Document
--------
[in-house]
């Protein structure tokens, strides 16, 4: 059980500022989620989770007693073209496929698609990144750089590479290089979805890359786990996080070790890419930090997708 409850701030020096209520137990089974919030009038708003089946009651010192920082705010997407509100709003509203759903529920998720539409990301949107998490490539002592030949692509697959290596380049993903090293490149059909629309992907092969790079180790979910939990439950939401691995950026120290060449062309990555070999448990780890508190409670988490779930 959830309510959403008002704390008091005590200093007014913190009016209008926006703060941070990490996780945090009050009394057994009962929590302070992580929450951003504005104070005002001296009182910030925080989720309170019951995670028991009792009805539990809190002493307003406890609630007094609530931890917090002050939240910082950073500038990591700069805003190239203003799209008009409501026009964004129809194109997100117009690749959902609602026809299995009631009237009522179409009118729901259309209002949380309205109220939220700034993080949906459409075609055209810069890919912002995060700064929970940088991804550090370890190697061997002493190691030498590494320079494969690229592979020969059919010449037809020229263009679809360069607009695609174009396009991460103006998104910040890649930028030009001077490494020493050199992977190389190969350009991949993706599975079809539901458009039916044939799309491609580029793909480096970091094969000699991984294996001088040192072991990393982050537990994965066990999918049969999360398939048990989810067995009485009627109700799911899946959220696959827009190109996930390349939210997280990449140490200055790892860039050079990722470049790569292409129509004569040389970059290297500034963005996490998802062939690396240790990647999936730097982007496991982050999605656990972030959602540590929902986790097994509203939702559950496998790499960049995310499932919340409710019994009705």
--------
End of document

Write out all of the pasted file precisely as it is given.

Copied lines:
[in-house]
């Protein structure tokens, strides 16, 4: 059980500022989620989770007693073209496929698609990144750089590479290089979805890359786990996080070790890419930090997708 409850701030020096209520137990089974919030009038708003089946009651010192920082705010997407509100709003509203759903529920998720539409990301949107998490490539002592030949692509697959290596380049993903090293490149059909629309992907092969790079180790979910939990439950939401691995950026120290060449062309990555070999448990780890508190409670988490779930 959830309510959403008002704390008091005590200093007014913190009016209008926006703060941070990490996780945090009050009394057994009962929590302070992580929450951003504005104070005002001296009182910030925080989720309170019951995670028991009792009805539990809190002493307003406890609630007094609530931890917090002050939240910082950073500038990591700069805003190239203003799209008009409501026009964004129809194109997100117009690749959902609602026809299995009631009237009522179409009118729901259309209002949380309205109220939220700034993080949906459409075609055209810069890919912002995060700064929970940088991804550090370890190697061997002493190691030498590494320079494969690229592979020969059919010449037809020229263009679809360069607009695609174009396009991460103006998104910040890649930028030009001077490494020493050199992977190389190969350009991949993706599975079809539901458009039916044939799309491609580029793909480096970091094969000699991984294996001088040192072991990393982050537990994965066990999918049969999360398939048990989810067995009485009627109700799911899946959220696959827009190109996930390349939210997280990449140490200055790892860039050079990722470049790569292409129509004569040389970059290297500034963005996490998802062939690396240790990647999936730097982007496991982050999605656990972030959602540590929902986790097994509203939702559950496998790499960049995310499932919340409710019994009705």